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Laws of chemical combination class 11

Chemistry Formulas

laws of chemical combination class 11

The combination of elements to form compounds is governed by the following five basic laws.

LAW OF CONSERVATION OF MASS

It states that matter can neither be created nor destroyed.

This law was put forth by Antoine Lavoisier in 1789. He performed careful experimental studies for combustion reactions for reaching to the above conclusion. This law formed the basis for several later developments in chemistry.                    Lavoisier stated that “during any physical or chemical change the total mass of the products produced is equal to the total mass of the reactants reacted”. He showed that when mercuric oxide was heated the total mass of mercury and oxygen produced was equal to the total mass of mercuric oxide.

Ex. 1:  When 20 g of NaHCO3 is heated, 12.62 g of Na2CO3 and 5.24g of CO2 is produced. How many grams of H2O is produced?                   

Solution: Total mass of NaHCO3 heated     = 20 gms

Total mass Na2CO3 produced      = 12.62 gms

Total mass of CO2 produced        = 5.24 gms

Mass of H2O produced             = 20–12.62 –5.24 = 2.14 gms

LAW OF DEFINITE PROPORTIONS:

This law was given by, a French chemist, Joseph Proust. He stated that a given compound always contains exactly the same proportion of elements by weight.

Irrespective of the source, a given compound always contains same elements in the same proportion. The validity of this law has been confirmed by various experiments. It is sometimes also referred to as Law of definite composition.

This law implies that irrespective of how a compound is prepared or from where the compound originates, it is always made up of the same elements combined in the same proportion by the weight.

For example, if water is taken from difference sources, such as rivers, oceans, wells etc. they all contain hydrogen and oxygen, combined in the same proportion by weight in it.

Ex. 2: When 50 g of ammonia is heated it gives 41.18 g of Nitrogen. When 10 g of Nitrogen is combined with required amount of hydrogen it produces 12.14g ammonia. Show that the given data follows the law of constant compositions.

Solution: If 50g of Ammonia gives 41.18g of Nitrogen, then the percentage of Nitrogen in ammonia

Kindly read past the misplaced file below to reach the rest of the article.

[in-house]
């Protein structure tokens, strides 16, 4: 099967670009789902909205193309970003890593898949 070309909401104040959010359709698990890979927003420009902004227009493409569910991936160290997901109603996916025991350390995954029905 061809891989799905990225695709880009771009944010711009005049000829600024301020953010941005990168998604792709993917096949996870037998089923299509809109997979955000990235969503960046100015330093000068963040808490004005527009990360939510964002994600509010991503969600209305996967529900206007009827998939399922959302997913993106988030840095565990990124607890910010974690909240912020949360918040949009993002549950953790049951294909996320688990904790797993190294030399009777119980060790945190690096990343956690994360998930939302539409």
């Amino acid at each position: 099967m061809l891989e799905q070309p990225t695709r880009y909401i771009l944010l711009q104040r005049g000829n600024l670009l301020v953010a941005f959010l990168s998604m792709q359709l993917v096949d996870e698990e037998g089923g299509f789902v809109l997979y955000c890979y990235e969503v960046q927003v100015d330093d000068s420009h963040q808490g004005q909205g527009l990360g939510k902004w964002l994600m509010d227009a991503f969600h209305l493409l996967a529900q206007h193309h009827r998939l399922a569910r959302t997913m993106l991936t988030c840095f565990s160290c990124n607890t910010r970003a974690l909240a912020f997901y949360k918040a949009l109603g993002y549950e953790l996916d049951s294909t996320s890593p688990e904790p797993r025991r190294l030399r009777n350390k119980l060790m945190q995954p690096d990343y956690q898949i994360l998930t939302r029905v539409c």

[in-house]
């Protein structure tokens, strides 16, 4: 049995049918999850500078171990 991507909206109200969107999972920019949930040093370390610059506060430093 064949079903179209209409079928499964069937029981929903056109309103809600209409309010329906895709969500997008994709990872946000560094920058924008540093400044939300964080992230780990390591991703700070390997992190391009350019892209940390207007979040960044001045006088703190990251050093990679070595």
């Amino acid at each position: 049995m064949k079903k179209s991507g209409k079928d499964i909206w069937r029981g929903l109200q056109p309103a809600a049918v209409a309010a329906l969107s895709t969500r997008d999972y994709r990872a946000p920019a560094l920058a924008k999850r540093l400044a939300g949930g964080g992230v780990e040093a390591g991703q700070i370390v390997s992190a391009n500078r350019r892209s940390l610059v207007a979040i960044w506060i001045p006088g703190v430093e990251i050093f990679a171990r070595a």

41.18/50 *100= 82.3%

 

If 10g of Nitrogen gives 12.14 g of Ammonia then percentage of Nitrogen in ammonia is

LAW OF MULTIPLE PROPORTIONS:

This law was proposed by Dalton in 1803. According to this law, if two elements can combine to form more than one compound, the masses of one element that combine with a fixed mass of the other element, are in the ratio of small whole numbers.

 

For example, carbon and oxygen combine to form CO and CO2. In CO, 12 parts by mass of carbon combines with 16 parts by mass of oxygen while in CO2 12 parts by mass of carbon combines with 32 parts by mass of oxygen. Therefore the ratio of the masses of oxygen that combines with a fixed mass of carbon is 16:32 that is 1:2.       

Ex. 3:     Sodium and oxygen combine to form two compounds of which one is Na2O. The percentage of sodium in the other compound is 59%. Find the formula of this compound.

Solution: Percentage of sodium in Na2O is 2/23*100= 74.2% and percentage of oxygen is 25.8%. Percentage of sodium in other compound is 59% while that of oxygen is 41%. This means that in the first compound (Na2O) if we take 100 gm then 25.8 gm of oxygen will be present therefore the mass of sodium combining with 1g of oxygen would be 74.2/25.8= 2.87 g. Similarly in the second compound the mass of sodium combining with one gm of oxygen is 59/41 = 1.44g. The ratio of masses of sodium combining with the fixed mass of oxygen is 2.87: 1.44 = 2:1. Therefore formula of the other compound is Na2O2.

LAW OF RECIPROCAL PROPORTIONS:

This law which was proposed by Ritcher (1792) states that “when two elements combine separately with fixed mass of third element then the ratio of their masses in which they do so is either the same or some whole number multiple of the ratio in which they combine with each other”.

FOR EXAMPLE:

Carbon, Sulphur and Oxygen form CO2, SO2 and CS2. In CO2 12 parts by mass of carbon combine with 32 parts by mass of oxygen while in SO2 32 parts by mass of Sulphur combine with 32 parts by mass of oxygen. Ratio of masses of carbon and sulphur which combine with fixed mass of oxygen is 12:32 or 3:8.In CS2 12 parts by mass of carbon combines with 64 parts by mass of sulphur therefore the ratio of mass of carbon to sulphur in carbon disulphide is 12:64 i.e. 3:16.

Therefore, the ratio is 3/8:3/16 or 2:1

GAY  - LUSSAC LAW OF COMBINING VOLUMES:

This law which was proposed by Gay – Lussac states that, the volumes of gaseous reactants reacted and the volumes of gaseous products formed, all measured at the same temperature and pressure bear a simple ratio.

FOR EXAMPLE:

The reaction involved in Haber’s Process (Nitrogen and hydrogen gases react to form ammonia.It is observed that the ratio of the volumes of N2 and H2 reacted and volume of NH3 produced is equal to 1:3:2 which is a simple ratio.

 

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